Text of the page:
Monday, August 3, 2015
Definition of the general term for a farang, Visit Http://www.into-asia.com/thai_language/farang.php.
Before coming to Thailand, I had always been a part of the racial majority. I have lived in America my entire life, and grown up where most people around me look just like me. There have always been others who are pale, others who are blonde, and others who have light colored eyes. Even when traveling abroad, there have still been many others with similar physical characteristics. In Austria, Germany, Italy, and even the Czech Republic, I have seen many other people who look similar to me.
In America, I am very privileged because of my appearance. I grew up in an upper-middle class area where a large majority of the students I went to school with were white. I now understand just how little I know what it is like to be a racial minority. Since coming to college and becoming a Resident Assistant, I have met many other people from all sorts of cultural backgrounds who grew up very differently than I did. I have learned what white privilege is, and I have heard the stories of many people who have been positively and negatively affected by it. I can empathize with my friends and the stories I hear about in the media, but I will never really know what it is like to be them. For further information on Privilege Watch this Video: Https://www.youtube.com/watch?v=hD5f8GuNuGQ.
Here in Thailand, I have gotten a slight taste of what it is like to be in the minority. I have not been oppressed because of my appearance here; I honestly feel as safe as I do at home, if not safer. However, my appearance has received much more attention than it has in America.
This first really stuck out to me during our first week here. There are a number of food carts outside our apartments, and we quickly found a few that we frequented. One morning, I saw a new cart open that I wanted to check out. As I approached the cart, the group of nearly fifteen Thai natives simultaneously turned and looked at me with very puzzled looks on their faces. Worried that I was not welcome, I promptly turned around and went to the nearby 7-11 to grab breakfast. When I brought this instance up to Dr. Register, she informed me that they might have not seen many people that look like me before.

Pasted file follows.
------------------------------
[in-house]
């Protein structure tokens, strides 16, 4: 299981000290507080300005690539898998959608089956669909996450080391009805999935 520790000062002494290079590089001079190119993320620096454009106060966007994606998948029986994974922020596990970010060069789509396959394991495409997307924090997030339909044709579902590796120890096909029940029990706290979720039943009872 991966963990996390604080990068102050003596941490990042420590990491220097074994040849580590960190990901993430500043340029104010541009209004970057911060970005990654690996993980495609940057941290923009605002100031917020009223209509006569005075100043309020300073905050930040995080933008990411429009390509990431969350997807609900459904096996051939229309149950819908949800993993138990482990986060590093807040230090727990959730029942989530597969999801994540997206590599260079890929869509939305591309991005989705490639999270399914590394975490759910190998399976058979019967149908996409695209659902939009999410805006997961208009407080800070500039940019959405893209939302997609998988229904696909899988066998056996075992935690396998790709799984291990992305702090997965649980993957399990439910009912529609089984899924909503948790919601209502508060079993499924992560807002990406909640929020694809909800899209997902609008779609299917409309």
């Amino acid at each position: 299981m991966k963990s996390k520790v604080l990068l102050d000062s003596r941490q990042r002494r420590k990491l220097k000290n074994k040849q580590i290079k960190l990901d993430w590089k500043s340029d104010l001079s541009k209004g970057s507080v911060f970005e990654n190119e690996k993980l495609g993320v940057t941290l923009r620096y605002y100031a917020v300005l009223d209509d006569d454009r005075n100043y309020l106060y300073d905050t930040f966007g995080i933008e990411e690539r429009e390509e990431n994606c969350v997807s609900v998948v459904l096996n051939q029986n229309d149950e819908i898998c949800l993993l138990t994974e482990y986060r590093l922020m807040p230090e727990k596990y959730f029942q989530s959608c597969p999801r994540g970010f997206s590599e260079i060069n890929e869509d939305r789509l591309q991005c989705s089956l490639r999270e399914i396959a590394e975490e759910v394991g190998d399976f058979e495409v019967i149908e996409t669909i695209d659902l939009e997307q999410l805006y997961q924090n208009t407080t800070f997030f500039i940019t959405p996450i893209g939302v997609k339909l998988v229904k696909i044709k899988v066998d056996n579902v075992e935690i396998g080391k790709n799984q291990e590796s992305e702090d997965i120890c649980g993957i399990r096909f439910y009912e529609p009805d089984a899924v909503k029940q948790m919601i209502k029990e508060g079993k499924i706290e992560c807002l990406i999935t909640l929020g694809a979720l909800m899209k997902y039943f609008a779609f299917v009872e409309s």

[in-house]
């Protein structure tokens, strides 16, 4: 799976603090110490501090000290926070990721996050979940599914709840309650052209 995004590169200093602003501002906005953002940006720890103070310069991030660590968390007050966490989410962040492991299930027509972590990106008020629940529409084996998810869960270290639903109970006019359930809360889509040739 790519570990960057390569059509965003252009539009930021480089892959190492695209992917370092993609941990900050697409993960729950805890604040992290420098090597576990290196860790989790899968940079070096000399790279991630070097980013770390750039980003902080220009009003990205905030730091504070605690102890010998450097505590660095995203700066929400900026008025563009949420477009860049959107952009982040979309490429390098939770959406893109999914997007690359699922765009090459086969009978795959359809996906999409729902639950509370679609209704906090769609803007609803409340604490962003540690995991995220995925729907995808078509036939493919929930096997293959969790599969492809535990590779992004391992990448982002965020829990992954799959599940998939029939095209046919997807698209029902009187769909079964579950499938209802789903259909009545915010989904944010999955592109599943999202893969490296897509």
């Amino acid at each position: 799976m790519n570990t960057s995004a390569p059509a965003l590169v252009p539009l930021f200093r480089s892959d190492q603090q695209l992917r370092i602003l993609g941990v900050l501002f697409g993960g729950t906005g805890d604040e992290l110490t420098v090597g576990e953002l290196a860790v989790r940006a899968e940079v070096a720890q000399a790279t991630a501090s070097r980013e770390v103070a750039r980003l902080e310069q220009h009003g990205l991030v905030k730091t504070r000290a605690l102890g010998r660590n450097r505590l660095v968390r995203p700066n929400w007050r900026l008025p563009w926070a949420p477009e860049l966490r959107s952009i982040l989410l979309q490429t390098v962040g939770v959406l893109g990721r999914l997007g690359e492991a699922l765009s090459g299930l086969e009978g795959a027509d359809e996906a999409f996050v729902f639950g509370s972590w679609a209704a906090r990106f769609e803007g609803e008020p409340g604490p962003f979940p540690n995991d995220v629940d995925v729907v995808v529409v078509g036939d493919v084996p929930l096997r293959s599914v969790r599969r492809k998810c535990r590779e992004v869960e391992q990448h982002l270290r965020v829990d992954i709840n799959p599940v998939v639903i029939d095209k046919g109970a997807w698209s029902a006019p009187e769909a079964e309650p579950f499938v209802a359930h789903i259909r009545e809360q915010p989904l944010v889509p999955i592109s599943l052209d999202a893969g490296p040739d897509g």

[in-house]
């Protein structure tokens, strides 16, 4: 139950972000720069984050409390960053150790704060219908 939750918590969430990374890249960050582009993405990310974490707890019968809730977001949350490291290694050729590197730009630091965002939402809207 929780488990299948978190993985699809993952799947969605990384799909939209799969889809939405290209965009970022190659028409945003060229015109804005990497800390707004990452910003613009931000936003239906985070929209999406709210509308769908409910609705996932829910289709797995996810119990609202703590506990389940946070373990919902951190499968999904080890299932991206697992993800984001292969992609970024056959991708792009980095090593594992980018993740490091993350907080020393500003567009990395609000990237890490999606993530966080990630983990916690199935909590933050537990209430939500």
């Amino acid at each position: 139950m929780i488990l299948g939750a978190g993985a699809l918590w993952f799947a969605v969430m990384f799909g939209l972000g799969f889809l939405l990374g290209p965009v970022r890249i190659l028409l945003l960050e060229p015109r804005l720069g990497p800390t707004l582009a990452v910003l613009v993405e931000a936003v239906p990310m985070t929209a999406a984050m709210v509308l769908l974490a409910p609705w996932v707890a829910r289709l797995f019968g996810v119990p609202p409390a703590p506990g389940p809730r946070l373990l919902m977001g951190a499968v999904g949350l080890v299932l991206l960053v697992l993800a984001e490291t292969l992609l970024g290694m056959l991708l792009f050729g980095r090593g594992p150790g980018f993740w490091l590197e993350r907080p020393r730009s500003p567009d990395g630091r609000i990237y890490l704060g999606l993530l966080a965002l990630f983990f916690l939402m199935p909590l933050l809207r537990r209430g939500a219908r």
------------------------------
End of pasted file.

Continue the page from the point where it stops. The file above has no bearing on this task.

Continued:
Moments like these continued to happen. We had seen a few other white people around the apartments and university, but not many. It became very clear that farang in Thailand stick out like a sore thumb. Even when ordering at food carts that I visit all the time, I am often ignored if there are other Thais around. Once at a crepe stand on campus, I had been in line for 10 minutes, while Thais walked right up and were served immediately. I had to work to gain the attention of the workers once the Thais had been served before I could order. This same scenario continues to happen nearly every time I order at a food stand.
The other day some friends and I went to a coffee shop to get some homework done. I sat in a different room so I could focus on my work. A Thai mother and her two children later sat across the room from me, and every time I looked up from my computer, at least one of them was staring at me. This continued for about an hour until I was ready to leave.
Moments like these are a completely new experience for me. They have caused me to think a lot about my life of privilege back in America. These experiences give me just the slightest glimpse into the discrimination and attention many of my friends and peers at KU have to deal with every day based on their apperance. I will never be able to fully understand what they go through, but this is honestly the closest thing to it that I have ever experienced. I have learned so much here in Thailand about music therapy, Thai culture, Buddhism, and much more, but I have also gained a new perspective on life in America that I never expected.
This is a picture of the music therapy students, both farang and Thai. The Americans are the outsiders right now, but the Thai students are coming to America soon to switch roles. We are excited to see them again for the American Music Therapy Association National Conference in Kansas City this November.